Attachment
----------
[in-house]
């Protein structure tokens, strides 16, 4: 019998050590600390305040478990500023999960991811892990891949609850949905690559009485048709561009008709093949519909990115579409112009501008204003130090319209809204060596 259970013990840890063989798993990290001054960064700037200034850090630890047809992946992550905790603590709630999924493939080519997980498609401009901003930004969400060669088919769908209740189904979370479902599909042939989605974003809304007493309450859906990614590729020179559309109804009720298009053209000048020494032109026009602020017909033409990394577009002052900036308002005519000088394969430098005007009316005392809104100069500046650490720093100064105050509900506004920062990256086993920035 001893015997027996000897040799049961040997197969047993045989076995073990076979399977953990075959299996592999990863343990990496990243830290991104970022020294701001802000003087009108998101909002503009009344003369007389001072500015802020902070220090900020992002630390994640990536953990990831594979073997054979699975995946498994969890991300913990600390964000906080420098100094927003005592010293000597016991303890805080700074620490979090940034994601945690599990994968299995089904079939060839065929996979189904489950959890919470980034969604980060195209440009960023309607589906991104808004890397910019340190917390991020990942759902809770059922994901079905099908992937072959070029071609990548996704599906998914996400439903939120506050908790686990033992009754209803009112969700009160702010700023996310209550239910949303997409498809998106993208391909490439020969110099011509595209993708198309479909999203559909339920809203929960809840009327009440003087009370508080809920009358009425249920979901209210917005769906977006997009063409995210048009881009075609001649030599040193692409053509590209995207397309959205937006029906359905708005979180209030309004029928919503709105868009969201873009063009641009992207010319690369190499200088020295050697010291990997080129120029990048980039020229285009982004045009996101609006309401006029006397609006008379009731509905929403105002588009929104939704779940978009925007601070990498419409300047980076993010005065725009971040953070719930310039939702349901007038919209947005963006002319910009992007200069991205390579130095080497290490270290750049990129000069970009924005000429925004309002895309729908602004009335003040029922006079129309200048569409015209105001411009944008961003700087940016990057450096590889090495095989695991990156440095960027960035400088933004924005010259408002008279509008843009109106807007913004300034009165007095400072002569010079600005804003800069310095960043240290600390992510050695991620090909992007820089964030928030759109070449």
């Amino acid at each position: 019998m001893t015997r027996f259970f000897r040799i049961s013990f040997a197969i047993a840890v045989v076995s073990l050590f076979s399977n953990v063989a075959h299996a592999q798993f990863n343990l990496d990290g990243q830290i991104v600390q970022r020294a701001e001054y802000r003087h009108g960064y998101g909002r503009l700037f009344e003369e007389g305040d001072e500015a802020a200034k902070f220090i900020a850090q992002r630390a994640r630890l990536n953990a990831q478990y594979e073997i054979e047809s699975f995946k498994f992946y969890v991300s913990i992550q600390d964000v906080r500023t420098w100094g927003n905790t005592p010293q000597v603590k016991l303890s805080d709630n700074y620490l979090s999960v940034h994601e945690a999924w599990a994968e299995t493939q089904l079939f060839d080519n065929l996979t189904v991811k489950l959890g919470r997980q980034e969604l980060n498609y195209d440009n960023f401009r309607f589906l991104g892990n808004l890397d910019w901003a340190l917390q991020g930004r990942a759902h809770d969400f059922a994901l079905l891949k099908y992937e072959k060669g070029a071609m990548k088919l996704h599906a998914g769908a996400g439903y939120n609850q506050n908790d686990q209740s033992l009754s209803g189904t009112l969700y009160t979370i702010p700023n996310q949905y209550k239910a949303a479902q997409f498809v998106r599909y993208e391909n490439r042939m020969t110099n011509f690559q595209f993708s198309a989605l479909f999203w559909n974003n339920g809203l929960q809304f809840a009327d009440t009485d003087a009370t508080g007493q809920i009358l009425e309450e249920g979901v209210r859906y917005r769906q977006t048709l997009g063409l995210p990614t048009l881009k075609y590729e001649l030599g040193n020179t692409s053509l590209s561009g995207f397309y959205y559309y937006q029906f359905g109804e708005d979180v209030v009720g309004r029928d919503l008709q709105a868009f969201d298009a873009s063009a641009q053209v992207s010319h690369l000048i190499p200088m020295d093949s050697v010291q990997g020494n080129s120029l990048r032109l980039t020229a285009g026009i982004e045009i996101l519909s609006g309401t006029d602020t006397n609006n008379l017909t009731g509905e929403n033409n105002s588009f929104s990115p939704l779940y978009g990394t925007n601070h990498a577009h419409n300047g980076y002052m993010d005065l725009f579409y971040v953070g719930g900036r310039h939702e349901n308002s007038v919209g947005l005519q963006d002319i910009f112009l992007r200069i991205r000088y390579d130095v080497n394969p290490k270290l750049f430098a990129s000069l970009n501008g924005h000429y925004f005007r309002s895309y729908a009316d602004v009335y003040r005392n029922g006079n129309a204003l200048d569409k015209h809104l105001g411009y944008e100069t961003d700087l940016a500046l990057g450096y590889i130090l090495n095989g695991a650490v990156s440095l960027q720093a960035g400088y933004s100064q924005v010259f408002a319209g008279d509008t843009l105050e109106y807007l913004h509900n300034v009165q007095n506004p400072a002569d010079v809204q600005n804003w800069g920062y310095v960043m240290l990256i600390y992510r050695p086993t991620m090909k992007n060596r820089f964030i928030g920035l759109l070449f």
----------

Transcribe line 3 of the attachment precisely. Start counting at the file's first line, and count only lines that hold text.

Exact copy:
């Amino acid at each position: 019998m001893t015997r027996f259970f000897r040799i049961s013990f040997a197969i047993a840890v045989v076995s073990l050590f076979s399977n953990v063989a075959h299996a592999q798993f990863n343990l990496d990290g990243q830290i991104v600390q970022r020294a701001e001054y802000r003087h009108g960064y998101g909002r503009l700037f009344e003369e007389g305040d001072e500015a802020a200034k902070f220090i900020a850090q992002r630390a994640r630890l990536n953990a990831q478990y594979e073997i054979e047809s699975f995946k498994f992946y969890v991300s913990i992550q600390d964000v906080r500023t420098w100094g927003n905790t005592p010293q000597v603590k016991l303890s805080d709630n700074y620490l979090s999960v940034h994601e945690a999924w599990a994968e299995t493939q089904l079939f060839d080519n065929l996979t189904v991811k489950l959890g919470r997980q980034e969604l980060n498609y195209d440009n960023f401009r309607f589906l991104g892990n808004l890397d910019w901003a340190l917390q991020g930004r990942a759902h809770d969400f059922a994901l079905l891949k099908y992937e072959k060669g070029a071609m990548k088919l996704h599906a998914g769908a996400g439903y939120n609850q506050n908790d686990q209740s033992l009754s209803g189904t009112l969700y009160t979370i702010p700023n996310q949905y209550k239910a949303a479902q997409f498809v998106r599909y993208e391909n490439r042939m020969t110099n011509f690559q595209f993708s198309a989605l479909f999203w559909n974003n339920g809203l929960q809304f809840a009327d009440t009485d003087a009370t508080g007493q809920i009358l009425e309450e249920g979901v209210r859906y917005r769906q977006t048709l997009g063409l995210p990614t048009l881009k075609y590729e001649l030599g040193n020179t692409s053509l590209s561009g995207f397309y959205y559309y937006q029906f359905g109804e708005d979180v209030v009720g309004r029928d919503l008709q709105a868009f969201d298009a873009s063009a641009q053209v992207s010319h690369l000048i190499p200088m020295d093949s050697v010291q990997g020494n080129s120029l990048r032109l980039t020229a285009g026009i982004e045009i996101l519909s609006g309401t006029d602020t006397n609006n008379l017909t009731g509905e929403n033409n105002s588009f929104s990115p939704l779940y978009g990394t925007n601070h990498a577009h419409n300047g980076y002052m993010d005065l725009f579409y971040v953070g719930g900036r310039h939702e349901n308002s007038v919209g947005l005519q963006d002319i910009f112009l992007r200069i991205r000088y390579d130095v080497n394969p290490k270290l750049f430098a990129s000069l970009n501008g924005h000429y925004f005007r309002s895309y729908a009316d602004v009335y003040r005392n029922g006079n129309a204003l200048d569409k015209h809104l105001g411009y944008e100069t961003d700087l940016a500046l990057g450096y590889i130090l090495n095989g695991a650490v990156s440095l960027q720093a960035g400088y933004s100064q924005v010259f408002a319209g008279d509008t843009l105050e109106y807007l913004h509900n300034v009165q007095n506004p400072a002569d010079v809204q600005n804003w800069g920062y310095v960043m240290l990256i600390y992510r050695p086993t991620m090909k992007n060596r820089f964030i928030g920035l759109l070449f």